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FIXED Help with 1930's Magic Chef oven valve


Premium Member
Apr 16, 2023
St. Louis
Model Number
1930s Magic Chef
I've got a couple of questions about an old stove. I've got a 1930's Magic Chef stove that I've now cleaned and adjusted the range valves on. Those are working great. The oven, however, is getting no gas at all. I assumed the 2 female nuts on the backside were a coupling and would turn independently so I could loosen one off the valve while the other remains tight to the pipe it's connected to. Unfortunately, both nuts turn when turning one and before working it anymore, I wanted to ask here to see what the best way to take this off is before applying too much pressure and breaking it. I've included some pics to you can see what I'm talking about. It's the first 3 pictures.

Also, there appears to be a small tap off the main line feeding the stove that comes out where the burner is and I'm wondering if it was added later because the burner itself is connected to the oven regulator/dial on the right side. I can't find any information on what this smaller gas line is for. This is on the last 2 pictures.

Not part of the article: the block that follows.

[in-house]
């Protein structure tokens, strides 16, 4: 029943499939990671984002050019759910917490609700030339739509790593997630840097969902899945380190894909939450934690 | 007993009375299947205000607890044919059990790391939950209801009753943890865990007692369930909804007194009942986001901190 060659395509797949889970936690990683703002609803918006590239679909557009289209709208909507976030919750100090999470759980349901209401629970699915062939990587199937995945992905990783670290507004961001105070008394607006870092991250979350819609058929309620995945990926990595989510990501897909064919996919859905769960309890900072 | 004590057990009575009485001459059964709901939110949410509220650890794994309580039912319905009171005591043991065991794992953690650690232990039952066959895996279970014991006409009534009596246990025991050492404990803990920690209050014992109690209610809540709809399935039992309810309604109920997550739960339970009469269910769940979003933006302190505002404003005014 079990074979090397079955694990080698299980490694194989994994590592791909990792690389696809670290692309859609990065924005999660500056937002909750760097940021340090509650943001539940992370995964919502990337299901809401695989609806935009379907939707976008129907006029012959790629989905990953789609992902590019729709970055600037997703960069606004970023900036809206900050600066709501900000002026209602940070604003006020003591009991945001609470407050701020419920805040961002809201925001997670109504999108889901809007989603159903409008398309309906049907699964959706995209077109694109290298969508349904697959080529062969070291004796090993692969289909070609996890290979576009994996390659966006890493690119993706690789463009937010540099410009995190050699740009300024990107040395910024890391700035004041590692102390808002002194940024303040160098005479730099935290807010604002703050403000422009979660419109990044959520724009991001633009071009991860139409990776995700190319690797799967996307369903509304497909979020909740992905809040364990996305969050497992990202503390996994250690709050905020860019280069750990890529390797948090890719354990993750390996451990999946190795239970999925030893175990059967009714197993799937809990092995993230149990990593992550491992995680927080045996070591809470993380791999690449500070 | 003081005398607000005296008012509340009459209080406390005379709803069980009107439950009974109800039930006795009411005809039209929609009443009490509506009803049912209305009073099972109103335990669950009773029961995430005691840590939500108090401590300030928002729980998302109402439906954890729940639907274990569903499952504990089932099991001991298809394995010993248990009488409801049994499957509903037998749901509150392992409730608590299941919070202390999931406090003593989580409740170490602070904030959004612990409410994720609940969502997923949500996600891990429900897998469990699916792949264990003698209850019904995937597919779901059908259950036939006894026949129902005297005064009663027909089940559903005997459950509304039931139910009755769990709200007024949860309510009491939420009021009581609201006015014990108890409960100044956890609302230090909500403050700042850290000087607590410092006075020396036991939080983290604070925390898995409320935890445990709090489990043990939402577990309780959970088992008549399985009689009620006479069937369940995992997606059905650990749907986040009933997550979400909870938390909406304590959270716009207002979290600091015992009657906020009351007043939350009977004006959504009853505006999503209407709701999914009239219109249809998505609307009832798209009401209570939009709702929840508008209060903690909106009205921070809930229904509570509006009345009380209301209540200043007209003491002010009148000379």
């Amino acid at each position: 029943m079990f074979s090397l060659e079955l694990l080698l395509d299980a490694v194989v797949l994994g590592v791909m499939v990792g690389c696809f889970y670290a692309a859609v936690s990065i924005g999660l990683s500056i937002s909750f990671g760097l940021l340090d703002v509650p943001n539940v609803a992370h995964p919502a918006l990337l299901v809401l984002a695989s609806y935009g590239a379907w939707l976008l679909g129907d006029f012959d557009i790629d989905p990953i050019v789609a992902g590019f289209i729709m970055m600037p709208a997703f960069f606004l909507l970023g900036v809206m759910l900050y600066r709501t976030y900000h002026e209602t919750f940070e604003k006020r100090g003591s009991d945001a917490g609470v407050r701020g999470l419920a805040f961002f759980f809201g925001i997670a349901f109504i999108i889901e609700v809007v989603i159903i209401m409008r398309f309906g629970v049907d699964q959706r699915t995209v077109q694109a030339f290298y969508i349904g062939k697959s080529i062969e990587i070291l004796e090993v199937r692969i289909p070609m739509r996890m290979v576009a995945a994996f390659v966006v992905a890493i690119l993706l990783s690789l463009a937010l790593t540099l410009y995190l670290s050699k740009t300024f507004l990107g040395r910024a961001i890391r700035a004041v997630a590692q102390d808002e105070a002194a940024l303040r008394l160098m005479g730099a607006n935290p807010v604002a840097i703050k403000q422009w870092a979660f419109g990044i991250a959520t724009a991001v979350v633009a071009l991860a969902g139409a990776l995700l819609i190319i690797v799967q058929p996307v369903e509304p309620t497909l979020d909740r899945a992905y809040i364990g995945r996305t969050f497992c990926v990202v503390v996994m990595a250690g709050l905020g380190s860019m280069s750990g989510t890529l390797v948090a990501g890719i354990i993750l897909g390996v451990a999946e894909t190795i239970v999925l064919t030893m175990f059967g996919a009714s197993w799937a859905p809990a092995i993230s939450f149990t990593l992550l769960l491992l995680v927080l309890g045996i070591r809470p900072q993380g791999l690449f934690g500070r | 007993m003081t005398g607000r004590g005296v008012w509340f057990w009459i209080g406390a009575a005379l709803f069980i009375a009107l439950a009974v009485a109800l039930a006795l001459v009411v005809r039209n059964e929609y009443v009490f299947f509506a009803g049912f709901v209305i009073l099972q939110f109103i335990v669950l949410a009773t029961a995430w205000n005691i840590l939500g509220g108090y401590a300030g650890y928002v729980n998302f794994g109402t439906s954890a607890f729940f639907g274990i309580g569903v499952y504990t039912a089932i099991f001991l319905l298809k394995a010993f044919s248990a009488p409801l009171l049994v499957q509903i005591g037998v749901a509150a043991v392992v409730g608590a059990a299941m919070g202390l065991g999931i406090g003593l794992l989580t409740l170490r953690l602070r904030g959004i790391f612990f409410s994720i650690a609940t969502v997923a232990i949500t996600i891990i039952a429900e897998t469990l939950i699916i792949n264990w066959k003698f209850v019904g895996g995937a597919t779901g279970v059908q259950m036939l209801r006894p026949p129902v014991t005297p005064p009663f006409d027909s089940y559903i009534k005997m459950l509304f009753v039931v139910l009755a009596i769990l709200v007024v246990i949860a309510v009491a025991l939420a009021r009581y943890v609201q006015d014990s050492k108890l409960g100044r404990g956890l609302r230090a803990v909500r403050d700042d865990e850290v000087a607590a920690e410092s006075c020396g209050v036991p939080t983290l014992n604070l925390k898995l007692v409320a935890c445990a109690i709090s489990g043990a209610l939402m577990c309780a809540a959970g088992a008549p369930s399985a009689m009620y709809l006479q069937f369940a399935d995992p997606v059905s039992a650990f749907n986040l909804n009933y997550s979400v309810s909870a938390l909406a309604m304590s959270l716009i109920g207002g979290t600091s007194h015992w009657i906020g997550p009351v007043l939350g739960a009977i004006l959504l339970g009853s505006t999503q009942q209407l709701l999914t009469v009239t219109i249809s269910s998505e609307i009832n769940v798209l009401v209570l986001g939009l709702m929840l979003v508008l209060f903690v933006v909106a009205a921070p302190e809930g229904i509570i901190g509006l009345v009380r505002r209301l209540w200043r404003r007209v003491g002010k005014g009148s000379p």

Thanks for any advice you can give.

1.jpg 2.jpg 3.jpg 4.jpg 5.jpg
I can't help with any of your other questions but the small gas line is likely for a pilot.

Dan O.
Thanks Dan. You may be right. There is a pilot for the stove burners, but the oven was originally lit with a match/lighter. This was definitely a later edition if that's what it is. It has the same pilot adjustment mechanism that the main pilot has so maybe Magic Chef came out with a pilot kit later on to add on.
Even a 'match light' oven ignition system has a pilot. It just needs to be manually lit each time the oven is turned on.

BTW. NO pilot would mean every time the burner cycled off to maintain temperature the burner would need to be relit manually. Not very convenient.

Maybe your range operates differently? :unsure:

Dan O.

Well, it was definitely a pilot. I managed to get the oven valve apart. The connection wasn't a coupling at all, but a compression fitting at the end of the pipe. The nut on the valve is stationary to help hold against the force of turning the compression nut. The gas wasn't on to the stove because at some time before my obtaining it, the previous owner must have taken the handle off, turned the knob a bit and put it back on. The orifice was just always off when turning it off and on. I got it turned around and cleaned up and the oven is remarkably still keeping the temperature regulated. Thanks for the help. This one is solved.

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